It’s no good pretending that everything is fine when it isn’t.

Some churches hold “longest night” or “blue Christmas” services at this time of year as a way of acknowledging the pain that some people experience. This acknowledgement is so important.

When we acknowledge the darkness, we open up space for the light to enter.

Rather like at the moment when it gets to 3 pm. It seems too early to turn on the lights in our home, yet we do it, because we need the light to read. It’s only 3:30 pm, half an hour until sunset, and the street lights have come on. We need the light to see our way.

We each find our own ways to bring light back into our life.

It could be through our care of others.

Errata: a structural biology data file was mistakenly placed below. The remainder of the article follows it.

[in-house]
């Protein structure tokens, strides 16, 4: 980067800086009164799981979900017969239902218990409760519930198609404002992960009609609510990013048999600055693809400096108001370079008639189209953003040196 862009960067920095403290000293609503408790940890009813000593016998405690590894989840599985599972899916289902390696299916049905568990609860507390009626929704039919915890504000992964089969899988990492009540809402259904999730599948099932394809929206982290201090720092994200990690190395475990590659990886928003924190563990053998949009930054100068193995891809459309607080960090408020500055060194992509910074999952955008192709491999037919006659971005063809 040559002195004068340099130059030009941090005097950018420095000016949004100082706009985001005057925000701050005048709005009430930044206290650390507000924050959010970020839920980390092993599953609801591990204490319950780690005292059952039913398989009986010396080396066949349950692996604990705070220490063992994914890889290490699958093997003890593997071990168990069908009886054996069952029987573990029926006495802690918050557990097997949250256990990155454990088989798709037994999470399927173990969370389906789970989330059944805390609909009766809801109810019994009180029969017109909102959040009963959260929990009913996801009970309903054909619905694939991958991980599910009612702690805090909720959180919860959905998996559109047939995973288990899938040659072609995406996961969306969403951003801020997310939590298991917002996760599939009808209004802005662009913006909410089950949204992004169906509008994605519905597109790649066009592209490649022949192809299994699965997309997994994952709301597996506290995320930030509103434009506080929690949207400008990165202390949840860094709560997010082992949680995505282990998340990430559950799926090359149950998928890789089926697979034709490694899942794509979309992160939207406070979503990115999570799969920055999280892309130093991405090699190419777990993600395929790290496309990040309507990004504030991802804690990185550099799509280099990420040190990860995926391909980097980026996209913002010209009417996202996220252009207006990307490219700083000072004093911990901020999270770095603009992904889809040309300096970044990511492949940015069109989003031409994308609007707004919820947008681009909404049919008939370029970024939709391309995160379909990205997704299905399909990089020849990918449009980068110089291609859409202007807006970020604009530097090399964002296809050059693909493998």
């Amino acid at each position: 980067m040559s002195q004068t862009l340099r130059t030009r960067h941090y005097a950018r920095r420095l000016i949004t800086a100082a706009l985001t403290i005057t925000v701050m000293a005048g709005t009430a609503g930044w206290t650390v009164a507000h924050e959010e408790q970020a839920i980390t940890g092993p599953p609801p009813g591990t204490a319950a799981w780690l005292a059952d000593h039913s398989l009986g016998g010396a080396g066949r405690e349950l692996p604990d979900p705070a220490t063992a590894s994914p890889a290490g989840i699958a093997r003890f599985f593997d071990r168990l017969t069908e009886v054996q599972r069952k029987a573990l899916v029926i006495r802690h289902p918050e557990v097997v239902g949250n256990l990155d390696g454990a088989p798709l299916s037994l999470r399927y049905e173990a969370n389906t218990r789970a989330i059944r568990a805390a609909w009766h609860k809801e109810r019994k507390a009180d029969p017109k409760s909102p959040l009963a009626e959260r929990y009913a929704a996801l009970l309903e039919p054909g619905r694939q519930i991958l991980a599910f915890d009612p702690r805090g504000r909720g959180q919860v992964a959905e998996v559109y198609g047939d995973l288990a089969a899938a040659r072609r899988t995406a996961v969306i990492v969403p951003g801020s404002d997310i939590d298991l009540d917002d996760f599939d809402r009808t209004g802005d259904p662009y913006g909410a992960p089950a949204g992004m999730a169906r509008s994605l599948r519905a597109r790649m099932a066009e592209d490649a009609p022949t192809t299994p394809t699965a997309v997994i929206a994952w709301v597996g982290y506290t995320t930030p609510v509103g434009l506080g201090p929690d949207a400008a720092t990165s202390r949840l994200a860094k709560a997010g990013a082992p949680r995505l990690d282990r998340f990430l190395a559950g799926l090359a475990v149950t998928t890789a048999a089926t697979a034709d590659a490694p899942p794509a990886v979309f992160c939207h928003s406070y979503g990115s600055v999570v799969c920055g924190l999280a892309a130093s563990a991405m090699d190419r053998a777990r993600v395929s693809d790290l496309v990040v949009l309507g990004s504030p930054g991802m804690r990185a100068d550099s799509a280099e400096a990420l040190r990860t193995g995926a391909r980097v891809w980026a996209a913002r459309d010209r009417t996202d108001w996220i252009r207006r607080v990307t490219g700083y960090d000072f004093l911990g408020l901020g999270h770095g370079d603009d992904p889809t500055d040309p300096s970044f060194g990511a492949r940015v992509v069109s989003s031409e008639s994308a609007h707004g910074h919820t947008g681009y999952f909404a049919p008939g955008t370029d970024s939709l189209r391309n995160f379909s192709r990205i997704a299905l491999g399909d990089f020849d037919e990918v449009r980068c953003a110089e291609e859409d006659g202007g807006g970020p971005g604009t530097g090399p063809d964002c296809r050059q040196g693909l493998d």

It could be through pursuing our hobbies, interests and even our work.

It could be through our faith.

Whatever works for you

What brings even a glimmer of light into your day?

What brings you a moment of peace?

Is there a piece of music that moves you in a good way? Is there a food that you find comforting? Is there a family member, friend or even a pet whose presence makes you feel loved? Is there something on the TV that distracts you from the darkness, or a book that transports you to a different place? Is it something to do with faith or spirituality that lifts your spirit?

Whatever works for you – whatever makes these dark days a little bit lighter – if that’s what you need, by all means embrace it. Bring the light into your life, intentionally, and eventually you’ll find that the intensity and duration of darkness has been reduced.

The darkest day will have passed.

A practical way of bringing in the light